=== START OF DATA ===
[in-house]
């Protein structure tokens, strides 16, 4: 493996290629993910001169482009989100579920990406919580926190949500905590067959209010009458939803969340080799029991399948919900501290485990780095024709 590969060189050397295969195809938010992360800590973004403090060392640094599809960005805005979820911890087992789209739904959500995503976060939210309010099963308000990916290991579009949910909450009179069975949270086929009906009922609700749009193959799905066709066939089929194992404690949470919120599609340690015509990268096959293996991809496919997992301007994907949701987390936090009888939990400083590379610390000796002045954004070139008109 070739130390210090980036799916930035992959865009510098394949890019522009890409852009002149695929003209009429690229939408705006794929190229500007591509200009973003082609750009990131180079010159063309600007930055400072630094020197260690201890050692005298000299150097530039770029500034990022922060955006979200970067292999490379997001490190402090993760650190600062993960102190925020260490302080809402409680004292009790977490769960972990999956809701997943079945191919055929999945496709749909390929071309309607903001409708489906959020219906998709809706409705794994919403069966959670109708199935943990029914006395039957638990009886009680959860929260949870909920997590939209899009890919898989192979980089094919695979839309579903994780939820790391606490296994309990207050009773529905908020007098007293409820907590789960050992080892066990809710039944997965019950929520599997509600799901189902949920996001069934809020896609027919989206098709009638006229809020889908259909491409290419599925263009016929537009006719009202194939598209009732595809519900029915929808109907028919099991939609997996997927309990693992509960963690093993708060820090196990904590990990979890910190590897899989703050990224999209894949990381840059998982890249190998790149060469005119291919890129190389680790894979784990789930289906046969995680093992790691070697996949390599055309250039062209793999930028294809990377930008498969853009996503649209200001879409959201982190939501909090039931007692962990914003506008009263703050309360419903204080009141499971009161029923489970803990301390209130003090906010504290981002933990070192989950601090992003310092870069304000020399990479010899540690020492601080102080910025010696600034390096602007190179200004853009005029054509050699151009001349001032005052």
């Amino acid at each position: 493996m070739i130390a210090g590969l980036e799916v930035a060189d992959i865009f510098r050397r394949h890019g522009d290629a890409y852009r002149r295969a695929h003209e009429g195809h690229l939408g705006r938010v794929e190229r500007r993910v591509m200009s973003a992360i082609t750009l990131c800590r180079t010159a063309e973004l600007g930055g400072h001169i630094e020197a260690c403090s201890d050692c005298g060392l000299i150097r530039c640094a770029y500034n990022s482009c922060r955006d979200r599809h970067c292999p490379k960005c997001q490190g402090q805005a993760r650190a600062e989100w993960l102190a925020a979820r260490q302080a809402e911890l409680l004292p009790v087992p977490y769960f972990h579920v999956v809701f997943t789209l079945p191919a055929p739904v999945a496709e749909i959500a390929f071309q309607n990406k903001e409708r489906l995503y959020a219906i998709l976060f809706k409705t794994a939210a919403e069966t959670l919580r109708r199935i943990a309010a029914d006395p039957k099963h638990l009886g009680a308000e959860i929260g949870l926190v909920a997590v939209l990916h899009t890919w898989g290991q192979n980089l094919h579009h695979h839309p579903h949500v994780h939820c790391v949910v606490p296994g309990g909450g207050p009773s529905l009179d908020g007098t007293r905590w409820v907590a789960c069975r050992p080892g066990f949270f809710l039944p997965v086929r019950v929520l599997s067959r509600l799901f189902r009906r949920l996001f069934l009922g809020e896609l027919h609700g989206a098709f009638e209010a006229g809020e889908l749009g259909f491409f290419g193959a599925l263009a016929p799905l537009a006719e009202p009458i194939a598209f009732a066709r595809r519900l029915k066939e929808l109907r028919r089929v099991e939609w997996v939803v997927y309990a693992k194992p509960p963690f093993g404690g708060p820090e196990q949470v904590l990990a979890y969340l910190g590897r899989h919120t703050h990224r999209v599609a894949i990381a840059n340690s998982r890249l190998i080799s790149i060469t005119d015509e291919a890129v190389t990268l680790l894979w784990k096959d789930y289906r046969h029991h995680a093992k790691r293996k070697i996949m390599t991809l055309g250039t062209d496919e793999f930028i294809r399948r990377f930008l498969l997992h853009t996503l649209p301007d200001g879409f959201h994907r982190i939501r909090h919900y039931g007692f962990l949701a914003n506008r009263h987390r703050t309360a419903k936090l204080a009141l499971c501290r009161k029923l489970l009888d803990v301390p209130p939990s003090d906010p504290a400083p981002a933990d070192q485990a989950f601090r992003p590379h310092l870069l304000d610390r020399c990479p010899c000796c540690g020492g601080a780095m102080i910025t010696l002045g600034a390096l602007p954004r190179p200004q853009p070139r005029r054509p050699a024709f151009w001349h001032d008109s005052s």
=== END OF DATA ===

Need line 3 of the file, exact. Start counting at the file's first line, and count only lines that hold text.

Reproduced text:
């Amino acid at each position: 493996m070739i130390a210090g590969l980036e799916v930035a060189d992959i865009f510098r050397r394949h890019g522009d290629a890409y852009r002149r295969a695929h003209e009429g195809h690229l939408g705006r938010v794929e190229r500007r993910v591509m200009s973003a992360i082609t750009l990131c800590r180079t010159a063309e973004l600007g930055g400072h001169i630094e020197a260690c403090s201890d050692c005298g060392l000299i150097r530039c640094a770029y500034n990022s482009c922060r955006d979200r599809h970067c292999p490379k960005c997001q490190g402090q805005a993760r650190a600062e989100w993960l102190a925020a979820r260490q302080a809402e911890l409680l004292p009790v087992p977490y769960f972990h579920v999956v809701f997943t789209l079945p191919a055929p739904v999945a496709e749909i959500a390929f071309q309607n990406k903001e409708r489906l995503y959020a219906i998709l976060f809706k409705t794994a939210a919403e069966t959670l919580r109708r199935i943990a309010a029914d006395p039957k099963h638990l009886g009680a308000e959860i929260g949870l926190v909920a997590v939209l990916h899009t890919w898989g290991q192979n980089l094919h579009h695979h839309p579903h949500v994780h939820c790391v949910v606490p296994g309990g909450g207050p009773s529905l009179d908020g007098t007293r905590w409820v907590a789960c069975r050992p080892g066990f949270f809710l039944p997965v086929r019950v929520l599997s067959r509600l799901f189902r009906r949920l996001f069934l009922g809020e896609l027919h609700g989206a098709f009638e209010a006229g809020e889908l749009g259909f491409f290419g193959a599925l263009a016929p799905l537009a006719e009202p009458i194939a598209f009732a066709r595809r519900l029915k066939e929808l109907r028919r089929v099991e939609w997996v939803v997927y309990a693992k194992p509960p963690f093993g404690g708060p820090e196990q949470v904590l990990a979890y969340l910190g590897r899989h919120t703050h990224r999209v599609a894949i990381a840059n340690s998982r890249l190998i080799s790149i060469t005119d015509e291919a890129v190389t990268l680790l894979w784990k096959d789930y289906r046969h029991h995680a093992k790691r293996k070697i996949m390599t991809l055309g250039t062209d496919e793999f930028i294809r399948r990377f930008l498969l997992h853009t996503l649209p301007d200001g879409f959201h994907r982190i939501r909090h919900y039931g007692f962990l949701a914003n506008r009263h987390r703050t309360a419903k936090l204080a009141l499971c501290r009161k029923l489970l009888d803990v301390p209130p939990s003090d906010p504290a400083p981002a933990d070192q485990a989950f601090r992003p590379h310092l870069l304000d610390r020399c990479p010899c000796c540690g020492g601080a780095m102080i910025t010696l002045g600034a390096l602007p954004r190179p200004q853009p070139r005029r054509p050699a024709f151009w001349h001032d008109s005052s």